Skip to main content

Chinese Media Mocks Trump's Missile Strike On Syria

The Chinese media, which is controlled by China's government, mocked President Donald Trump's missile attack against Syria after Chinese President Xi Jinping had left the U.S.

China's state-run Xinhua criticized Trump on April 8 by saying that the attack on Syria was the act of a weakened politician who was trying to flex his muscles, and that Trump was trying to distance himself from Syria's ally, Russia, reports The New York Times.

Xinhua also mentioned past missile attacks by the U.S. on Libya, 1986, and Sudan, 1998, which resulted in the U.S. not achieving its "political goals."

Xinhua added: "It has been a typical tactic of the U.S. to send a strong political message by attacking other countries using advanced warplanes and cruise missiles."

Chinese analysts were also skeptical of Trump's bombing mission.

Shen Dingli, a professor of international relations at Fudan University in Shanghai, said the U.S. never would have attacked if Syria had nuclear weapons.

"Chemical weapons and nuclear weapons are totally different," Dingli stated. "A chemical bomb kills dozens of people, and the atomic bomb at Hiroshima killed hundreds of thousands."

Dingli added that the Chinese were thrilled by Trump's attack because of the possibility of the U.S. getting stuck in another Middle East conflict:

If the United States gets trapped in Syria, how can Trump make America great again? As a result, China will be able to achieve its peaceful rise. Even though we say we oppose the bombing, deep in our hearts we are happy.

Lu Chao, director of the Border Studies Institute at the Liaoning Academy of Social Science, added: "I don’t deny that the United States is capable of such an attack against North Korea, but you need to see that North Korea is capable of striking back. That would create chaos."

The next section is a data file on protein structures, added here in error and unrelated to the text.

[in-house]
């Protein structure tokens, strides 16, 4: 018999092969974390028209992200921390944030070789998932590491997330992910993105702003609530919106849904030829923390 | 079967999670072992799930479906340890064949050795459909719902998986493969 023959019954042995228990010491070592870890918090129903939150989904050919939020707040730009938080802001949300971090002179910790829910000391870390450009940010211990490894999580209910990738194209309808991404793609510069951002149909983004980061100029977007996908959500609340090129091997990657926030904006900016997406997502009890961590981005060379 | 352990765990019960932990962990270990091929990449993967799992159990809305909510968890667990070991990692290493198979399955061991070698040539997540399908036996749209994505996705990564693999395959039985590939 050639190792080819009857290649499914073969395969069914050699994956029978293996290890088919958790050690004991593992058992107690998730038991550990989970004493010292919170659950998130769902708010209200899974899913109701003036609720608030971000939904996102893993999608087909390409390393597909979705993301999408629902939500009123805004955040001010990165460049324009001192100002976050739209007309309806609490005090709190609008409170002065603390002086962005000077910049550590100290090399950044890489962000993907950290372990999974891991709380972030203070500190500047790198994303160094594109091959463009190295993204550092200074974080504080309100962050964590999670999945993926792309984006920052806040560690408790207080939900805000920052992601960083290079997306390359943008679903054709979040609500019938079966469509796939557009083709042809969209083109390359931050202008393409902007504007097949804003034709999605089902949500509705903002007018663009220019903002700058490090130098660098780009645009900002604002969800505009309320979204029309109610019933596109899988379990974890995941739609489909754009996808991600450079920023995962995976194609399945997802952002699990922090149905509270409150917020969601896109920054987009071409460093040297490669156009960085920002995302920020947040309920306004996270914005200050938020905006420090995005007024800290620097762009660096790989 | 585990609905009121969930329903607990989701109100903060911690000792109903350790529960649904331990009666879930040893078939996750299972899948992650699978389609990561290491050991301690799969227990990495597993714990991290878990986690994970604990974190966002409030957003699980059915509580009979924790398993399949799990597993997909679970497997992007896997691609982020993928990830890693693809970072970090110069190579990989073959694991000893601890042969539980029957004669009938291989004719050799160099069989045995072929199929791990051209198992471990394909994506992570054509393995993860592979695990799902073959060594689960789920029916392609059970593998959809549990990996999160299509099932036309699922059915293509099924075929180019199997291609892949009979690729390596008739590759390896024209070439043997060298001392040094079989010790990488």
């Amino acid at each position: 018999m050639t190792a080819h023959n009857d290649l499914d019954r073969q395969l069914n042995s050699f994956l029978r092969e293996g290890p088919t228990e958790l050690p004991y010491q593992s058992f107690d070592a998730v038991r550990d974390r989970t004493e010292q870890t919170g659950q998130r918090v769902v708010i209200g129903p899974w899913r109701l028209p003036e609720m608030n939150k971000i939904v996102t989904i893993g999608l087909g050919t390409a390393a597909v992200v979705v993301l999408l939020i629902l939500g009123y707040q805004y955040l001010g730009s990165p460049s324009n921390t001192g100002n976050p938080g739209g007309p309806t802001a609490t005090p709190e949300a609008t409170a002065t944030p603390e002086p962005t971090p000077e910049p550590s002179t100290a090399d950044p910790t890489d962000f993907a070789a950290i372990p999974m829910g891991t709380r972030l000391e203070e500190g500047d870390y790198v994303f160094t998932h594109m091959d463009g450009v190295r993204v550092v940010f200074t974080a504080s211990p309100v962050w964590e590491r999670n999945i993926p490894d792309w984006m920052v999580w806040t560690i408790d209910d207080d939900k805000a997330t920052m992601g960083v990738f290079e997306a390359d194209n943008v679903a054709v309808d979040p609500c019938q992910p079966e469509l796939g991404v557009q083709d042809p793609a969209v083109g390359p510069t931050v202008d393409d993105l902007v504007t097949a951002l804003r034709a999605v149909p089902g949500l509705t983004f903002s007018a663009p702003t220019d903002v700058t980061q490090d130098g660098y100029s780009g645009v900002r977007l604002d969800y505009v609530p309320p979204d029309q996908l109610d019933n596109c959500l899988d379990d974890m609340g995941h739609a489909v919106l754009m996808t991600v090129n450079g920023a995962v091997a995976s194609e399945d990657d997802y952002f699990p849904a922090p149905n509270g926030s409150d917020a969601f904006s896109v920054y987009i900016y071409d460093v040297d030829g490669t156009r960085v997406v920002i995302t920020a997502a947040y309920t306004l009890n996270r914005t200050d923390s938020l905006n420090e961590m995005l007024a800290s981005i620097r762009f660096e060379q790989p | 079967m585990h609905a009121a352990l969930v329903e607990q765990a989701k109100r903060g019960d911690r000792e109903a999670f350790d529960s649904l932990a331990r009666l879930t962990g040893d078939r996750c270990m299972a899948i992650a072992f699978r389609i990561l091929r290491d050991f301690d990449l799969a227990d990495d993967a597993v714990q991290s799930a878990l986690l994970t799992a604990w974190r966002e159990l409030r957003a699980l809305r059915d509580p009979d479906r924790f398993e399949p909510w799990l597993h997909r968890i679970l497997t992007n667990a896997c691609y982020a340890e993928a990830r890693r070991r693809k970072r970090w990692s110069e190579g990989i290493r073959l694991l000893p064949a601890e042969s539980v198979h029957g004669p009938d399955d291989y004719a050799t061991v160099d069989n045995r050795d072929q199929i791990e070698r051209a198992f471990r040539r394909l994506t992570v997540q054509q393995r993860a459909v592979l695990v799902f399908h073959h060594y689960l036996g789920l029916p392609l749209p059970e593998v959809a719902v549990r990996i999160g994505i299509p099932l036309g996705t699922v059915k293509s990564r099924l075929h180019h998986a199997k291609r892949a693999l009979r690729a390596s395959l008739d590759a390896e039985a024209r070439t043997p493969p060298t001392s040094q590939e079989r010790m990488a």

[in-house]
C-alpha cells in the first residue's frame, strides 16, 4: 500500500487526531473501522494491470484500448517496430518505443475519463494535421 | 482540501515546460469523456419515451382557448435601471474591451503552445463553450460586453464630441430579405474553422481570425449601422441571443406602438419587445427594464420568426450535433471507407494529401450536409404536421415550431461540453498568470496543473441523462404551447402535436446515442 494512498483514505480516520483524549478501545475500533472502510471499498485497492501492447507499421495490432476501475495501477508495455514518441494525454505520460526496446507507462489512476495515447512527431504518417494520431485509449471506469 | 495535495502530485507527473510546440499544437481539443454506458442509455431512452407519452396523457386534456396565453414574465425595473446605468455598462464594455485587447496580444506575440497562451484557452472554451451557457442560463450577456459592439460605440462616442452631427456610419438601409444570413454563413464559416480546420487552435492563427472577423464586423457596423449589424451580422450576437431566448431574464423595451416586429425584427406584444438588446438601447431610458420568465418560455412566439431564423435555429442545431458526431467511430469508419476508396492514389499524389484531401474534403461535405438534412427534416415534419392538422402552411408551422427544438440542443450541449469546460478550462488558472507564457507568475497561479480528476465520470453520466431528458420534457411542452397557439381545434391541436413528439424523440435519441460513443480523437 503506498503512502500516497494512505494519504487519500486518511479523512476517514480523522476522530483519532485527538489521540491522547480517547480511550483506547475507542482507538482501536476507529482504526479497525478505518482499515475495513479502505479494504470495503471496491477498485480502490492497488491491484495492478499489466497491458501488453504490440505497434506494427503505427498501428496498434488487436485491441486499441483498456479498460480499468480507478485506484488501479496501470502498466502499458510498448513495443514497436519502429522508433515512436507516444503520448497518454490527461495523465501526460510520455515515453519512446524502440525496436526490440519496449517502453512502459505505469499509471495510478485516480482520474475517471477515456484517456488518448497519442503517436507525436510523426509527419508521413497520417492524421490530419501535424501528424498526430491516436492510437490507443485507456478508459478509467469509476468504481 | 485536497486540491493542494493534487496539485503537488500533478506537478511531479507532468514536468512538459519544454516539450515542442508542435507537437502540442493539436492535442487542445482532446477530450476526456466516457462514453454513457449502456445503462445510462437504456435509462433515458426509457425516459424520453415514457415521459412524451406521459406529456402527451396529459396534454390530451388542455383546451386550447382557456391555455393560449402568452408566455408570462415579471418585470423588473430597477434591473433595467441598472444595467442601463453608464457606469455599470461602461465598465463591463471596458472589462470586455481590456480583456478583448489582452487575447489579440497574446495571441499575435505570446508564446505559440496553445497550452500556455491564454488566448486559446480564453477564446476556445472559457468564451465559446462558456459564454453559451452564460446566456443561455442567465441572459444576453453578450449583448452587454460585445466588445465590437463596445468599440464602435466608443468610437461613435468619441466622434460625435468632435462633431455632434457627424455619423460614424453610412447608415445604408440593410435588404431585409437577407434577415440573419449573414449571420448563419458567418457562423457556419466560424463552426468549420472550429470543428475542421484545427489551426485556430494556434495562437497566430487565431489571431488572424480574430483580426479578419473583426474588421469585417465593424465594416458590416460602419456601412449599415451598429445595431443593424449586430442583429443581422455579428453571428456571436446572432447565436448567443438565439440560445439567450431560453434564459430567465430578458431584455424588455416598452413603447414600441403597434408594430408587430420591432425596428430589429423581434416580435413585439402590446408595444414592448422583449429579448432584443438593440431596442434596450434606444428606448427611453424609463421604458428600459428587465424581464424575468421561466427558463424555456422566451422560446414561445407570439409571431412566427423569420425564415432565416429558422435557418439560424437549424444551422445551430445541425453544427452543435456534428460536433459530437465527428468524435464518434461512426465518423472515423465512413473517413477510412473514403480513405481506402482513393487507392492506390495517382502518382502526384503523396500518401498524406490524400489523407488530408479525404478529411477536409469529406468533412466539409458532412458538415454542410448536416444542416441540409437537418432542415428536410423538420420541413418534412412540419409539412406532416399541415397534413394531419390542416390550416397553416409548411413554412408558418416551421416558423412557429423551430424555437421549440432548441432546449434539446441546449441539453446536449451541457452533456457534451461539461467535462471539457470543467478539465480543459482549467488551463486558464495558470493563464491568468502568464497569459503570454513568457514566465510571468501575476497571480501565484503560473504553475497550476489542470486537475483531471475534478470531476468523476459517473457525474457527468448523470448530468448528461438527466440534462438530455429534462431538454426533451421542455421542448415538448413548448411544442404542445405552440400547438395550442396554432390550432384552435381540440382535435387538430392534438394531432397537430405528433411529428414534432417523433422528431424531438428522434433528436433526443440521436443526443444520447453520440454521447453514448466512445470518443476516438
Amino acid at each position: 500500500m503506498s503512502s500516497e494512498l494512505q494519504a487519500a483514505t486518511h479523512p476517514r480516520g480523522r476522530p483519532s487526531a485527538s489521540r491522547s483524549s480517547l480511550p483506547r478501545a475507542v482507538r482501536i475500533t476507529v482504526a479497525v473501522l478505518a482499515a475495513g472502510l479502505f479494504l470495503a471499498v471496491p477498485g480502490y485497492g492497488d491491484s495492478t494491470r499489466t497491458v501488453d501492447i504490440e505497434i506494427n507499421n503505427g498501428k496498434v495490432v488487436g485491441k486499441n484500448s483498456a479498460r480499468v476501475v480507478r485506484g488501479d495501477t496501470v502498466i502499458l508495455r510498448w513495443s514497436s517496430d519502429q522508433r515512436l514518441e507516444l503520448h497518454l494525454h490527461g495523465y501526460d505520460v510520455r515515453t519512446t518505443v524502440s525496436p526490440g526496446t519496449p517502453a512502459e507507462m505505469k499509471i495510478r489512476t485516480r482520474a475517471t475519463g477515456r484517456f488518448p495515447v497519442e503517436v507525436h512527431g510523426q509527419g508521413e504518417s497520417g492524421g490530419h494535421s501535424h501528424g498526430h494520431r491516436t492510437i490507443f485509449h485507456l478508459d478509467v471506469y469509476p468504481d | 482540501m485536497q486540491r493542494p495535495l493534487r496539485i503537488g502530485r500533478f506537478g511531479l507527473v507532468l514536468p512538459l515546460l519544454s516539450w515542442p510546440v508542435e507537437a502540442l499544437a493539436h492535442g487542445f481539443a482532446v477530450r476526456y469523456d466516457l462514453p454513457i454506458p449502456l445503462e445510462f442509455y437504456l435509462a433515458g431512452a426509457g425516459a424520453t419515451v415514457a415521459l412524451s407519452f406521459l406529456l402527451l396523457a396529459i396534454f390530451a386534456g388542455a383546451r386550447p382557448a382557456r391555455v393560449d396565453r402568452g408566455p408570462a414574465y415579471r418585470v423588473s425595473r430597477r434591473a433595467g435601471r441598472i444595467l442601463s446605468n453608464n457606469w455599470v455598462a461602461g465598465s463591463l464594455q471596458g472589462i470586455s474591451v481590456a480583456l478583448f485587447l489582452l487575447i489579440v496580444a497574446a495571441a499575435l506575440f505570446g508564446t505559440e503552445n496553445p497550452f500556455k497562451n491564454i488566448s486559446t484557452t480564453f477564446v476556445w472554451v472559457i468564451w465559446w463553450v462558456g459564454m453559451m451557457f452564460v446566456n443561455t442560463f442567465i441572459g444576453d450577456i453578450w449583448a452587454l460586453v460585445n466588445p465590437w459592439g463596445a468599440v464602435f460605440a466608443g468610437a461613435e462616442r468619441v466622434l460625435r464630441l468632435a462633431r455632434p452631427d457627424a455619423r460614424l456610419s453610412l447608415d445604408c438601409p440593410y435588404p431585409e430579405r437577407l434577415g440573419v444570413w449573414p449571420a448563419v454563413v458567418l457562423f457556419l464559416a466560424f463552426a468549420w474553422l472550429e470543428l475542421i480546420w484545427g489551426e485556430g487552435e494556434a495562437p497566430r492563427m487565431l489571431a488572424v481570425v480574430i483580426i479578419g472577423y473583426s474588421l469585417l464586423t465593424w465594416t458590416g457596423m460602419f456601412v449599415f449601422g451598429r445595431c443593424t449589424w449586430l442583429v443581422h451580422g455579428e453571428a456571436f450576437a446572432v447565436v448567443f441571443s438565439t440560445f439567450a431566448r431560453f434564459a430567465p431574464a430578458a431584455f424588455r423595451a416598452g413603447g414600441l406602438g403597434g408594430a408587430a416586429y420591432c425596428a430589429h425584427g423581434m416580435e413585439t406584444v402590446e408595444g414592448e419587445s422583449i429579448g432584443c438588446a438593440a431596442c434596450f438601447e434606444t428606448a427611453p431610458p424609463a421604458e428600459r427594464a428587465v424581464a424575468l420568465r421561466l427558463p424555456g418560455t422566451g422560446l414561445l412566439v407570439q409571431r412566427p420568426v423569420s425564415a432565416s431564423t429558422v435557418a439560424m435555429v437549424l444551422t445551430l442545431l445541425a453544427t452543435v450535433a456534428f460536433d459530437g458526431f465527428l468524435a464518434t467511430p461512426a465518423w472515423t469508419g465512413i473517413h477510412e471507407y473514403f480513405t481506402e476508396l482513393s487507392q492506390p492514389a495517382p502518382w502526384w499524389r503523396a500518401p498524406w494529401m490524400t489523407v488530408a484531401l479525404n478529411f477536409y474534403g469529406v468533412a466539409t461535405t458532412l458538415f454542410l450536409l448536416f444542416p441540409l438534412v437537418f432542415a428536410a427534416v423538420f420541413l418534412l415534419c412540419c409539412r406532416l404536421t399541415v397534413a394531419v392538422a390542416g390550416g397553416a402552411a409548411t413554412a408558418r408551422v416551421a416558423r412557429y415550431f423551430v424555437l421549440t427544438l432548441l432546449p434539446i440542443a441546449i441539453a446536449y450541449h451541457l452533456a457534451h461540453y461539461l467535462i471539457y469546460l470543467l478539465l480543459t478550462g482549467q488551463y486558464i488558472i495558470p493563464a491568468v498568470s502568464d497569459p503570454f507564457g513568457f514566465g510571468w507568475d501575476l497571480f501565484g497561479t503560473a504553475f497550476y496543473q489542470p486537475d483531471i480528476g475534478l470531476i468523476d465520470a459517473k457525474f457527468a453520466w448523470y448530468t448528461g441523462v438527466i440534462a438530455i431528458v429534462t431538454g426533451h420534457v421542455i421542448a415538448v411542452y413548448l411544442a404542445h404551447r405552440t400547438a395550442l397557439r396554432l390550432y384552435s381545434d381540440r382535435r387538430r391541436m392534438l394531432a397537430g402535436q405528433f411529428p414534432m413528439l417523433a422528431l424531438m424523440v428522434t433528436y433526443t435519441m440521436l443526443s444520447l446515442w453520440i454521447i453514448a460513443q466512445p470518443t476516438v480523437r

During the bombing of Syria, China's president was meeting with Trump at his Mar-a-Lago estate in Palm Beach, Florida.

U.S. and Chinese officials said there were talks between the two men on North Korea and trade relations.

Commerce Secretary Wilbur L. Ross said the meeting was a "very big sea change in the pace of discussions," reported USA Today.

Trump had glowing words about his counterpart: "I just want to say that President Xi and all of his representatives have been really interesting to be with. I believe lots of very potentially bad problems will be going away."

Xi credited Trump for his "excellent preparations," and called the meeting "unique."

"The Chinese did not want to create the impression that Xi went to the U.S. to make concessions to Trump, that would come across as weakness," Yun Sun, a senior associate in the East Asia Program at the Stimson Center in Washington, told The New York Times.

"It will be Trump who will have difficulty explaining to his voters what he got from the Chinese," Sun added.

Sources: The New York Times, USA Today / Photo credit: Donald Trump/Instagram

Popular Video